The average car rolling off assembly lines these days uses more than 100 million lines of code, operating multiple vehicle systems and keeping you on the road. Chances are your ignition and fuel injection system, transmission and more are controlled by one or more computers and monitored by dozens of sensors.
With automobiles subject to more extreme environments than traditional electronics – heat, cold, rain, snow, sleet, wind, dirt, dust and more – something is bound to give. With automotive electronics becoming much more reliable, using an automotive scanner to talk to a vehicle can give you a wealth of information about how it is operating.
So what do you do when something goes wrong with your vehicle? The familiar dash light pops up, alerting you of a problem but what does that mean? Whether it’s the check engine light, ABS or Airbag light or another, reading and defining the code is the first step toward repairing your vehicle.
Grabbing your scan tool, available at most automotive retailers and right here at Actron.com, can help you fix the problem yourself. At the very least, it’ll arm you with knowledge and confidence if you choose to bring your car into a repair shop and make a decision on repair.
Once you have the code, look up the definition at actron.com/code-lookup to get more information. The free feature has definitions for thousands of codes based on vehicle year, make, model and engine.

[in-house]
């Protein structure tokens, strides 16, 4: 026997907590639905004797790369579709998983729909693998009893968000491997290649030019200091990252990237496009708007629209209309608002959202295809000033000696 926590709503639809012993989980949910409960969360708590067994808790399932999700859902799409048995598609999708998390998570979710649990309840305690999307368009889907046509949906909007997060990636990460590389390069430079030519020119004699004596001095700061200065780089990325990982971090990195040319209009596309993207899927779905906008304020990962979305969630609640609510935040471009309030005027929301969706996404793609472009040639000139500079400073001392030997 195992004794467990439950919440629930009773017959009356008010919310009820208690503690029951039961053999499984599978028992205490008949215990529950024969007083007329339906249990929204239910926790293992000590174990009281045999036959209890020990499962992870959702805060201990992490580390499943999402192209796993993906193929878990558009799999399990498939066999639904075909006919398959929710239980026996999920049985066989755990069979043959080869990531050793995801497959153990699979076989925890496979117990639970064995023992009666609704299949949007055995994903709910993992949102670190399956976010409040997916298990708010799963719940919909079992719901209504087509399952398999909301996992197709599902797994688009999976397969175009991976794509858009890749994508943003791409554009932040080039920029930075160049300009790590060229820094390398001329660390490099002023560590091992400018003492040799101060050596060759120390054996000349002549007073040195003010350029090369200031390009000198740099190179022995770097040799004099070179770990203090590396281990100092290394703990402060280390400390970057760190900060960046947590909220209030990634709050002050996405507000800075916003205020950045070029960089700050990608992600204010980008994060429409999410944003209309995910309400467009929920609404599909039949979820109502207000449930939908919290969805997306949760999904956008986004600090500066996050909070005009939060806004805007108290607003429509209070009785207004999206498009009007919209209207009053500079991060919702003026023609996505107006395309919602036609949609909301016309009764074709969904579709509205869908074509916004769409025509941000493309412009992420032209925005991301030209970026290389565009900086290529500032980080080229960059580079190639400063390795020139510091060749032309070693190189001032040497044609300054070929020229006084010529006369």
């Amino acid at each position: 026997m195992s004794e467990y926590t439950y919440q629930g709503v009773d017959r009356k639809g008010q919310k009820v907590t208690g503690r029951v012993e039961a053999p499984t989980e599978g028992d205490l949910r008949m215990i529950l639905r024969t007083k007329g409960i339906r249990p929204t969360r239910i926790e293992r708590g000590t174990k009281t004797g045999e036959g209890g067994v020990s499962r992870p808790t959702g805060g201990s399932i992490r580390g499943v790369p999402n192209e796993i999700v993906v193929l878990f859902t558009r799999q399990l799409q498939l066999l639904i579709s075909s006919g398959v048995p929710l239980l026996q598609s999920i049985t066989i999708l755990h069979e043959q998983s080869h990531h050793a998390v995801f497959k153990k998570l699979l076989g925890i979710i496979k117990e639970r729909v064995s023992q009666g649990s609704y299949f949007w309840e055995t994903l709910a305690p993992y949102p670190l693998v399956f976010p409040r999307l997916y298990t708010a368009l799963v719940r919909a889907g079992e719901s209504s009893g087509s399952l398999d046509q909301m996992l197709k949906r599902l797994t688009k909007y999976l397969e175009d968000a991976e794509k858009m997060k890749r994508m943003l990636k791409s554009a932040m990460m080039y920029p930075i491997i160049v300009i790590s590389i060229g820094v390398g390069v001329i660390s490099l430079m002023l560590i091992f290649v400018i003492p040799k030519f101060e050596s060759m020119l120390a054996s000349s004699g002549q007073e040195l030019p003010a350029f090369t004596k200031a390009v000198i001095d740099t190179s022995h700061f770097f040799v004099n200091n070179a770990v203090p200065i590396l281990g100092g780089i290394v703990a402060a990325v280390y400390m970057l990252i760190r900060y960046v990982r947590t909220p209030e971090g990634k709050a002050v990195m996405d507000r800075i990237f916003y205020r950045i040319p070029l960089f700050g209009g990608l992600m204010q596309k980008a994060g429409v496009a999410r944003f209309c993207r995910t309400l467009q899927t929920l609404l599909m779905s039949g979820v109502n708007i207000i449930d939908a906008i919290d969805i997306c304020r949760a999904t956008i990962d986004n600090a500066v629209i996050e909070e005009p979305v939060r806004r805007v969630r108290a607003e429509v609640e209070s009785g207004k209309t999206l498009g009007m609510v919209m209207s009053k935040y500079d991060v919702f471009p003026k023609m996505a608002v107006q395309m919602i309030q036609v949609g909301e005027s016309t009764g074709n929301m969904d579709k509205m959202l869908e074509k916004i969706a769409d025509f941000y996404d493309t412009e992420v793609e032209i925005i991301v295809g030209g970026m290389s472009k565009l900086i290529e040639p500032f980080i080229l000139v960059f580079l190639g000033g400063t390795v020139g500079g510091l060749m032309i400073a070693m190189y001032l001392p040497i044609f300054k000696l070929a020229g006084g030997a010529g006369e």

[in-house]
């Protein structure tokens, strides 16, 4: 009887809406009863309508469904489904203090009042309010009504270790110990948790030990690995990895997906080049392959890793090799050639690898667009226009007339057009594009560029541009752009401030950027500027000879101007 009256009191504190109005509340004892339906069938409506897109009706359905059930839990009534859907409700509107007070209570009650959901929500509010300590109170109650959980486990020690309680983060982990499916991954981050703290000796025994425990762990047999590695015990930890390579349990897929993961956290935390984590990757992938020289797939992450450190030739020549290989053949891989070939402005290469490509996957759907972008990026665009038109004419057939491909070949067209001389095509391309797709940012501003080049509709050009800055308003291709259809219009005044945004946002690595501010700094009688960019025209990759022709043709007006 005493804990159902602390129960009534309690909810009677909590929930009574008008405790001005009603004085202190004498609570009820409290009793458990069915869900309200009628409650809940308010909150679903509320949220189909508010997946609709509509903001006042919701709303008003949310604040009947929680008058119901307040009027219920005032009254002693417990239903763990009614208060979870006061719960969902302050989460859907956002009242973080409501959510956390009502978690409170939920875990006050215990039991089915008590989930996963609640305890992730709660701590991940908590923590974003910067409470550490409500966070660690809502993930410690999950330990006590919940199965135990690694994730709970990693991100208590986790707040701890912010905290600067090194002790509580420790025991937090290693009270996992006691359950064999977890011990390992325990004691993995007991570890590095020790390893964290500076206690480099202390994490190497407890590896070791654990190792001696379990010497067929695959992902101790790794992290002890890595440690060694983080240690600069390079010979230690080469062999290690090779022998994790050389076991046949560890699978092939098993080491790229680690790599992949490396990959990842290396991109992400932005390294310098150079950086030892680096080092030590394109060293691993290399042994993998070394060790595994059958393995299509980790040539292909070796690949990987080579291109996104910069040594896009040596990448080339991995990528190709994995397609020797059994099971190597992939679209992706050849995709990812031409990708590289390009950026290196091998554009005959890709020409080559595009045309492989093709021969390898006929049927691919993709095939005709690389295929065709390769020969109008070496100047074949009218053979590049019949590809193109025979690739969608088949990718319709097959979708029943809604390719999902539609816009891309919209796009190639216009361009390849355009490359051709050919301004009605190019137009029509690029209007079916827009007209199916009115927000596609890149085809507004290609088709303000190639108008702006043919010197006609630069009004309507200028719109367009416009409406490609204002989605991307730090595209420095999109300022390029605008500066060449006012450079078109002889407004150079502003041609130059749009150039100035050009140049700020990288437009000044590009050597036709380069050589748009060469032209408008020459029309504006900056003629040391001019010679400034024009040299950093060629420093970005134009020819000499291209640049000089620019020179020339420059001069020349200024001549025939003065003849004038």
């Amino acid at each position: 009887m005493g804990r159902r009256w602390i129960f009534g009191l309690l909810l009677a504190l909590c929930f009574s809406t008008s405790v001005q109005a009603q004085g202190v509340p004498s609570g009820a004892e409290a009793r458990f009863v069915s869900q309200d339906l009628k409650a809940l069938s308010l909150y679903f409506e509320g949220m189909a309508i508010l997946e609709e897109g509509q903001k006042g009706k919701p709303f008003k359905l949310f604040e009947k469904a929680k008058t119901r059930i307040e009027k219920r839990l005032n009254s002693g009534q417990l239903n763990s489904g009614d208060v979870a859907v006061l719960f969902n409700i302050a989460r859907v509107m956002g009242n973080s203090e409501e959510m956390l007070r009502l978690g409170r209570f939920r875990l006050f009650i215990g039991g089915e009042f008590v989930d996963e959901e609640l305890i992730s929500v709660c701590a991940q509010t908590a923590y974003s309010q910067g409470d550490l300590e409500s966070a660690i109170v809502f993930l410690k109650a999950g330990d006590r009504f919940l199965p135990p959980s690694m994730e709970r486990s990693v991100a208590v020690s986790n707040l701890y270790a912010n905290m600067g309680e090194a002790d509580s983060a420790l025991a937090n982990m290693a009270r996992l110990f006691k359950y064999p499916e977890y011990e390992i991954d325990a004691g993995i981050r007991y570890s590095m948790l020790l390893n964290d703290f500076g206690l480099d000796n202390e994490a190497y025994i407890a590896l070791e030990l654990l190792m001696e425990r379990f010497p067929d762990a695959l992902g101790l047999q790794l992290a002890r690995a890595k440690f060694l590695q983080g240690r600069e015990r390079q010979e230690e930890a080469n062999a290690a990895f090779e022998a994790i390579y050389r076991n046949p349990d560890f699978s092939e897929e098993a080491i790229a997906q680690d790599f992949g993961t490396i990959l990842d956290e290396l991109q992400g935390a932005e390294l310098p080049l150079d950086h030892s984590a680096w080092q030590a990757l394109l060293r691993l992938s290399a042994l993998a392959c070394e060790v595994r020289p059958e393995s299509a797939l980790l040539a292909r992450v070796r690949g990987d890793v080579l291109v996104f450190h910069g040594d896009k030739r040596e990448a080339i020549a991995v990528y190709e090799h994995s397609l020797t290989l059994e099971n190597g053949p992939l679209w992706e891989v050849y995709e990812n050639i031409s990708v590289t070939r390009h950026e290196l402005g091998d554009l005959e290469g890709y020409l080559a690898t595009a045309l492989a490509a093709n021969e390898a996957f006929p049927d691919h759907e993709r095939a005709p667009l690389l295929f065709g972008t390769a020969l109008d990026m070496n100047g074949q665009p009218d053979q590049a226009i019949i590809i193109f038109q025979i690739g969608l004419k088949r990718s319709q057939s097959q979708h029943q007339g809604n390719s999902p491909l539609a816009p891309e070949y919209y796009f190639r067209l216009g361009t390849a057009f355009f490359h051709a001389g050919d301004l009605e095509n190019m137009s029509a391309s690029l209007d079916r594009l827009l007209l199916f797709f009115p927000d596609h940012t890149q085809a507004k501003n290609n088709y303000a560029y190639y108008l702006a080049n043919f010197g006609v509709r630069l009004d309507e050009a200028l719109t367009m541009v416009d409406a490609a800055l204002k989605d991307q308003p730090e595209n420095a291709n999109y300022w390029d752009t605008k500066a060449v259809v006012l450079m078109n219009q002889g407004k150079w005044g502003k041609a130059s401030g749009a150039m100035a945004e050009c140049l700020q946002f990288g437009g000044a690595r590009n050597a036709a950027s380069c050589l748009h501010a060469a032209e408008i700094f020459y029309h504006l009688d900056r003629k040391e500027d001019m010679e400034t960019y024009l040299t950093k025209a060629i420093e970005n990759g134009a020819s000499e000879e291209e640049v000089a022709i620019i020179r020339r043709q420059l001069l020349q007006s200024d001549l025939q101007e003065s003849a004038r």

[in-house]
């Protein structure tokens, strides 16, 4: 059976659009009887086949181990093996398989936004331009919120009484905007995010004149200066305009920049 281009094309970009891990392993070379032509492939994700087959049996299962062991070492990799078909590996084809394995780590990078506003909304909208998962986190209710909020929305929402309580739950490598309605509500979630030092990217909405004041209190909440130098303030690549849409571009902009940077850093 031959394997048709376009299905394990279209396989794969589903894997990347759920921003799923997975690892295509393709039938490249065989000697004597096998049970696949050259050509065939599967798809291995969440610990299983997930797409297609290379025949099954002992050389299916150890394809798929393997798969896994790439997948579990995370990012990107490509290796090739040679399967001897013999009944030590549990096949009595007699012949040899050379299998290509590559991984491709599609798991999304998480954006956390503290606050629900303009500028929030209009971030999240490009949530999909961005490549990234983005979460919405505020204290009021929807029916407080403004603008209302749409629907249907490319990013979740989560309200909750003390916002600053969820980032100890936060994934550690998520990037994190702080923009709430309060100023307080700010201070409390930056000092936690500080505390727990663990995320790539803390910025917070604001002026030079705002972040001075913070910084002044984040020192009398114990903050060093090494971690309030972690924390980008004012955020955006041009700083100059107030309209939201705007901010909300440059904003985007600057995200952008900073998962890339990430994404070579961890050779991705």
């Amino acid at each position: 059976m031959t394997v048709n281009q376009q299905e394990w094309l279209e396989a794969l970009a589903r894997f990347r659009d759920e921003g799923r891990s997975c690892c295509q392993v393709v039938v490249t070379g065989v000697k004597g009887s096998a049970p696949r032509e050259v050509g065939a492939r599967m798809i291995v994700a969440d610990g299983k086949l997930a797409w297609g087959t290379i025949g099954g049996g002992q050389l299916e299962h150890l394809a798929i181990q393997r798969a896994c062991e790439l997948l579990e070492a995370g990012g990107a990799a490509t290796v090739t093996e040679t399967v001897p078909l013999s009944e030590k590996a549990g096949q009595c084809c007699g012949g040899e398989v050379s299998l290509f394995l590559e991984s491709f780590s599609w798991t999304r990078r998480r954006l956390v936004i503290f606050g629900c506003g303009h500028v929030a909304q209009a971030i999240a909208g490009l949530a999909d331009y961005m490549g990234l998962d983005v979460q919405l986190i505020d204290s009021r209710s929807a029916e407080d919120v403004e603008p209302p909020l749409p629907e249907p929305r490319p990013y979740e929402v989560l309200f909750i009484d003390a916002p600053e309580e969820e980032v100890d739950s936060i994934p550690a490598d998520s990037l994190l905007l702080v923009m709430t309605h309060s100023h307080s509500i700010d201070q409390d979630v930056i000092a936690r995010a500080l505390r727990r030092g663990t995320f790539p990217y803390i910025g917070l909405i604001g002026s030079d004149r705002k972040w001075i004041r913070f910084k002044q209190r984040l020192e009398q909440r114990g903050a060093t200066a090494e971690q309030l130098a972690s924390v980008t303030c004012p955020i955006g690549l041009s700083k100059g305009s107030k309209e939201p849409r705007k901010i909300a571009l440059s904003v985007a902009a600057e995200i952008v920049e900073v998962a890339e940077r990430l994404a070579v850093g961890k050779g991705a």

How does it work? When you first read a vehicle code, for example P0011, it may not mean much to you, but it says a lot. First, the P code means there was an error in the powertrain, either engine or transmission.
The 0011 designation points to a specific powertrain module, in this case the camshaft position sensor, and points to a timing issue. A faulty or broken sensor or something more serious may have set this code. You won’t know without testing the sensor, and now you know what to test based on the code.
We recommend using a scan tool or code reader and definition as a means to start diagnosing what’s wrong with your vehicle. Simply because the code identifies an issue from the camshaft position sensor doesn’t mean the sensor should be immediately replaced. Depending on your vehicle, the issue could be more serious or simply require turning a few bolts and replacing the sensor. You won’t know until you test.
In our next post we’ll talk about a new feature on Actron.com that helps narrow down your diagnosis to make fixing your car easier. Check back soon.